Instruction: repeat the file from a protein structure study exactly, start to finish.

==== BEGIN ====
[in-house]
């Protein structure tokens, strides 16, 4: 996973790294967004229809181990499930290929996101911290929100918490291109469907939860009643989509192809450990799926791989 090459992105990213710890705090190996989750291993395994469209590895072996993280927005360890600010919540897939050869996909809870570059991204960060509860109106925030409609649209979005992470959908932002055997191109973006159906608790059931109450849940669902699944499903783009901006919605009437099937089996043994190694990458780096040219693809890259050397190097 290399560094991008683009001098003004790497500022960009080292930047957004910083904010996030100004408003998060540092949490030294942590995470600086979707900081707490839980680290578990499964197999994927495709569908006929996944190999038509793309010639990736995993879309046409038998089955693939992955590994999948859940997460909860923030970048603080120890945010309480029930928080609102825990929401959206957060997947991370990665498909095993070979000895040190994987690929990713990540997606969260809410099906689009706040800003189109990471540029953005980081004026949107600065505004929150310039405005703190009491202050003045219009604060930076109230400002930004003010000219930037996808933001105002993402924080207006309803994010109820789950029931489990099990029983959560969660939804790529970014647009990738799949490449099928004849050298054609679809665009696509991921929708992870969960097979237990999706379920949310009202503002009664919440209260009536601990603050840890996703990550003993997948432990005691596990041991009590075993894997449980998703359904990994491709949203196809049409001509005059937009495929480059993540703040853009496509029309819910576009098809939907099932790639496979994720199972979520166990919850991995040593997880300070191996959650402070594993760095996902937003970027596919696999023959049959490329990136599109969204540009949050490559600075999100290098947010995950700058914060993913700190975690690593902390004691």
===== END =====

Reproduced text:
[in-house]
């Protein structure tokens, strides 16, 4: 996973790294967004229809181990499930290929996101911290929100918490291109469907939860009643989509192809450990799926791989 090459992105990213710890705090190996989750291993395994469209590895072996993280927005360890600010919540897939050869996909809870570059991204960060509860109106925030409609649209979005992470959908932002055997191109973006159906608790059931109450849940669902699944499903783009901006919605009437099937089996043994190694990458780096040219693809890259050397190097 290399560094991008683009001098003004790497500022960009080292930047957004910083904010996030100004408003998060540092949490030294942590995470600086979707900081707490839980680290578990499964197999994927495709569908006929996944190999038509793309010639990736995993879309046409038998089955693939992955590994999948859940997460909860923030970048603080120890945010309480029930928080609102825990929401959206957060997947991370990665498909095993070979000895040190994987690929990713990540997606969260809410099906689009706040800003189109990471540029953005980081004026949107600065505004929150310039405005703190009491202050003045219009604060930076109230400002930004003010000219930037996808933001105002993402924080207006309803994010109820789950029931489990099990029983959560969660939804790529970014647009990738799949490449099928004849050298054609679809665009696509991921929708992870969960097979237990999706379920949310009202503002009664919440209260009536601990603050840890996703990550003993997948432990005691596990041991009590075993894997449980998703359904990994491709949203196809049409001509005059937009495929480059993540703040853009496509029309819910576009098809939907099932790639496979994720199972979520166990919850991995040593997880300070191996959650402070594993760095996902937003970027596919696999023959049959490329990136599109969204540009949050490559600075999100290098947010995950700058914060993913700190975690690593902390004691």